This article on yellow pigments is by Michael Chesley Johnson. For more information about yellow pigments and and how to take advantage of their various characteristics in your paintings, see the Michael Chesley Johnson’s Brushing Up column in the March 2016 issue of The Artist’s Magazine.
Note: All paint swatches in this article are of Gamblin Artists Colors oils.
Before the dawn of the Industrial Age, the only yellow pigments available to painters were mined from the earth.
One of the oldest pigments, yellow ochre, was used by the ancient Egyptians to paint the skin tones on their murals. It’s still popular with artists today, partly because it’s opaque and harmonizes well with other colors or grays them down.The color varies among manufacturers and even from batch to batch, ranging from a pale earthy yellow to a dark brown. This all-purpose yellow creates realistic flesh tones and convincing landscape color. Being an earth color, it dries more quickly than mineral and organic colors.
The Babylonians used Naples yellow (lead antimoniate) on ceramics. True Naples yellow is an earth color containing lead and is thus highly toxic. Modern replacements (or “hues”) usually contain white, yellow ochre and a red. I sometimes warm up my white with just a touch of Naples yellow hue to increase the overall warmth of my landscapes.
Older Pigments (But Not Ancient)
The earliest use of gamboge was in East Asia in the 8th century. It was once made from the toxic pigment arsenic sulfide. In China it was used for illuminating manuscripts. The pigment wasn’t derived from the earth but from an amber-like substance harvested from trees. Later it was used on paintings for glazing.
Indian yellow replaced gamboge as a glazing color in the mid-19th century. True Indian yellow, which dates back to the 15th century, is no longer available. It was said to have been made in India from the bladder stones of cows fed on mango leaves; recent research doesn’t support this, but it still makes for a good story. The replacements used today are transparent and have a high tinting strength.
19th and 20th Century Pigments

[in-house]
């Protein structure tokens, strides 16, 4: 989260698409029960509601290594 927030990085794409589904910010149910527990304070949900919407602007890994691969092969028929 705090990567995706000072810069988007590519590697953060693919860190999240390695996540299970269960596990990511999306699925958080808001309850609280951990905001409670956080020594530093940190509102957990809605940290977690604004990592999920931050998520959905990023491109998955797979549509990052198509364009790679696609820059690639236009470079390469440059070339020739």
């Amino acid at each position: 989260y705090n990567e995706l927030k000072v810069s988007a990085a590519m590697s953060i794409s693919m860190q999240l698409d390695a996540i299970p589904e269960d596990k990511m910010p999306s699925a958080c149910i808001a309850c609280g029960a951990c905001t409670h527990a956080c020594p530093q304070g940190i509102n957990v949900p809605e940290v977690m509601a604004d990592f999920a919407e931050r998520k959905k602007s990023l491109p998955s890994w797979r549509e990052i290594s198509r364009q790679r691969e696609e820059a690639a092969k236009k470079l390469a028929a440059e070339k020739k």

The 19th century also saw the creation of modern mineral pigments such as chrome yellow (lead chromate), which was used by Vincent Van Gogh and George Seurat. True chrome yellow is highly toxic, discolors quickly and has a low-tinting strength.
Around 1840 cadmium yellow (cadmium sulfide) replaced chrome yellow. Monet used it in his paintings. Both colors are toxic, but cadmium yellow remains bright and exhibits a better tinting strength. The light version is actually a different pigment from that used in the medium and deep versions. Cadmium yellows dry more slowly than chrome yellow.
Hansa yellow was first made in Germany before World War I. Many painters worried about the toxicity of cadmium are now moving to the Hansa colors. Hansa yellow is similar in hue to cadmium yellow, but Hansa is transparent, brighter and has a higher tinting strength. Because of the latter, it goes further in mixtures. It’s also less expensive and weighs less per ounce, which is important to the plein air painter.
“Hue” in a Color Name
The word “hue” in a manufacturer’s color name indicates that the color is made with of a replacement pigment (or pigments) for another color. For example, Naples yellow hue is a replacement for genuine Naples Yellow. Hues are created either because the genuine pigment has become too expensive, is no longer being mined or is considered too toxic. In some cases, the hue may have more desirable properties than the genuine pigment.
Pigments and Color Index Name Codes
The paint name, however, won’t give you nearly as much information as the color index name code (C.I. name code). Paint manufacturers use these codes on tube labels to more clearly identify the paint’s pigments. For example, cadmium yellow deep contains PY37. “P” means pigment, “Y” means yellow and the number following it designates a specific pigment, in this case cadmium zinc sulfide. These numbers are important because two tubes of paint by different manufacturers may have similar color names and yet be composed of different pigments. Be aware, though, that even when manufacturers use the same pigments for a particular color, the actual paint color may vary, depending on the oil used as a vehicle, the quality of the pigment, grinding time and other factors.
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